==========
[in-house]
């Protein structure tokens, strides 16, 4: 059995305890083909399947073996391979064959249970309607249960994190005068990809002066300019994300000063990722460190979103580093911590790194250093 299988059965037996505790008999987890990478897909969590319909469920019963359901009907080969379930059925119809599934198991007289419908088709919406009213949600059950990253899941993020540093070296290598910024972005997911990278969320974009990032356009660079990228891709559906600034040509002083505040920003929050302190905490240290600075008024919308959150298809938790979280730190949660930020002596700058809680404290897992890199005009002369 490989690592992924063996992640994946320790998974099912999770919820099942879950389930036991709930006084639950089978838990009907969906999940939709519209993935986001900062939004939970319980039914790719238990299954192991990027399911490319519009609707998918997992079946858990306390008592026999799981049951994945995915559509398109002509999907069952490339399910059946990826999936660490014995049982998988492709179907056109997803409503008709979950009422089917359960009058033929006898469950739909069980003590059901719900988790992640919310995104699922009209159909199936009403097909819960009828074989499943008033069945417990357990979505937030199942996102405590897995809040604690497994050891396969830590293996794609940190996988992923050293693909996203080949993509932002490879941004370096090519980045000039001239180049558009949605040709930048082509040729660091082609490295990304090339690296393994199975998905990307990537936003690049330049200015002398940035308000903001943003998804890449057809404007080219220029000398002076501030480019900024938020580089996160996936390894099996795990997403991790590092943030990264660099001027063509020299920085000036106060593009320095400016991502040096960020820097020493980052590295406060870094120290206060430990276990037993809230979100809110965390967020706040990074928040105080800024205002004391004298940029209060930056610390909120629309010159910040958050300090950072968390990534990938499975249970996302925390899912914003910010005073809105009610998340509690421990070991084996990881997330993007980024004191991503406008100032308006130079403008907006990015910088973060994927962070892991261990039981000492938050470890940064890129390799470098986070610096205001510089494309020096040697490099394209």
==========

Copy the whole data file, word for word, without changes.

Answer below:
[in-house]
């Protein structure tokens, strides 16, 4: 059995305890083909399947073996391979064959249970309607249960994190005068990809002066300019994300000063990722460190979103580093911590790194250093 299988059965037996505790008999987890990478897909969590319909469920019963359901009907080969379930059925119809599934198991007289419908088709919406009213949600059950990253899941993020540093070296290598910024972005997911990278969320974009990032356009660079990228891709559906600034040509002083505040920003929050302190905490240290600075008024919308959150298809938790979280730190949660930020002596700058809680404290897992890199005009002369 490989690592992924063996992640994946320790998974099912999770919820099942879950389930036991709930006084639950089978838990009907969906999940939709519209993935986001900062939004939970319980039914790719238990299954192991990027399911490319519009609707998918997992079946858990306390008592026999799981049951994945995915559509398109002509999907069952490339399910059946990826999936660490014995049982998988492709179907056109997803409503008709979950009422089917359960009058033929006898469950739909069980003590059901719900988790992640919310995104699922009209159909199936009403097909819960009828074989499943008033069945417990357990979505937030199942996102405590897995809040604690497994050891396969830590293996794609940190996988992923050293693909996203080949993509932002490879941004370096090519980045000039001239180049558009949605040709930048082509040729660091082609490295990304090339690296393994199975998905990307990537936003690049330049200015002398940035308000903001943003998804890449057809404007080219220029000398002076501030480019900024938020580089996160996936390894099996795990997403991790590092943030990264660099001027063509020299920085000036106060593009320095400016991502040096960020820097020493980052590295406060870094120290206060430990276990037993809230979100809110965390967020706040990074928040105080800024205002004391004298940029209060930056610390909120629309010159910040958050300090950072968390990534990938499975249970996302925390899912914003910010005073809105009610998340509690421990070991084996990881997330993007980024004191991503406008100032308006130079403008907006990015910088973060994927962070892991261990039981000492938050470890940064890129390799470098986070610096205001510089494309020096040697490099394209």